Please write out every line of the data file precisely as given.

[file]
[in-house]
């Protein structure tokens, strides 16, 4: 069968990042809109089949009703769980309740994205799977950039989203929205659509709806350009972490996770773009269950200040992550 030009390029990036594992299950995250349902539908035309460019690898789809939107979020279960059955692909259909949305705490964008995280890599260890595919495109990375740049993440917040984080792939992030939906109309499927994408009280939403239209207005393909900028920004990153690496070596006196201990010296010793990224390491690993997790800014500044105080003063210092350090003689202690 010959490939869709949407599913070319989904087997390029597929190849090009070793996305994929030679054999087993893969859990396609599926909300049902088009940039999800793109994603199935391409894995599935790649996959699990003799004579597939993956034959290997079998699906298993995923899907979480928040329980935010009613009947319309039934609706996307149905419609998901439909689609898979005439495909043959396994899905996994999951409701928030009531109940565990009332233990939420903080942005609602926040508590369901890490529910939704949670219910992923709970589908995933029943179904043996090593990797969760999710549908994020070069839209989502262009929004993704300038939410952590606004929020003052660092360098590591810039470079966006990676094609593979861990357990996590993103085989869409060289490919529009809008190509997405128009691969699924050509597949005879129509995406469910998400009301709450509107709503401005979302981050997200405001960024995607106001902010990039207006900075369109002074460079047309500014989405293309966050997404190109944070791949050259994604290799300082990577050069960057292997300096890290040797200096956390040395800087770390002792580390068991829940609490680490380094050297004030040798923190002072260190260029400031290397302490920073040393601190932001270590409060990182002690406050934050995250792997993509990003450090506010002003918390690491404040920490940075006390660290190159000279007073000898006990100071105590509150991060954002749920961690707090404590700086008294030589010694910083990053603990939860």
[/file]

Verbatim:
[in-house]
């Protein structure tokens, strides 16, 4: 069968990042809109089949009703769980309740994205799977950039989203929205659509709806350009972490996770773009269950200040992550 030009390029990036594992299950995250349902539908035309460019690898789809939107979020279960059955692909259909949305705490964008995280890599260890595919495109990375740049993440917040984080792939992030939906109309499927994408009280939403239209207005393909900028920004990153690496070596006196201990010296010793990224390491690993997790800014500044105080003063210092350090003689202690 010959490939869709949407599913070319989904087997390029597929190849090009070793996305994929030679054999087993893969859990396609599926909300049902088009940039999800793109994603199935391409894995599935790649996959699990003799004579597939993956034959290997079998699906298993995923899907979480928040329980935010009613009947319309039934609706996307149905419609998901439909689609898979005439495909043959396994899905996994999951409701928030009531109940565990009332233990939420903080942005609602926040508590369901890490529910939704949670219910992923709970589908995933029943179904043996090593990797969760999710549908994020070069839209989502262009929004993704300038939410952590606004929020003052660092360098590591810039470079966006990676094609593979861990357990996590993103085989869409060289490919529009809008190509997405128009691969699924050509597949005879129509995406469910998400009301709450509107709503401005979302981050997200405001960024995607106001902010990039207006900075369109002074460079047309500014989405293309966050997404190109944070791949050259994604290799300082990577050069960057292997300096890290040797200096956390040395800087770390002792580390068991829940609490680490380094050297004030040798923190002072260190260029400031290397302490920073040393601190932001270590409060990182002690406050934050995250792997993509990003450090506010002003918390690491404040920490940075006390660290190159000279007073000898006990100071105590509150991060954002749920961690707090404590700086008294030589010694910083990053603990939860």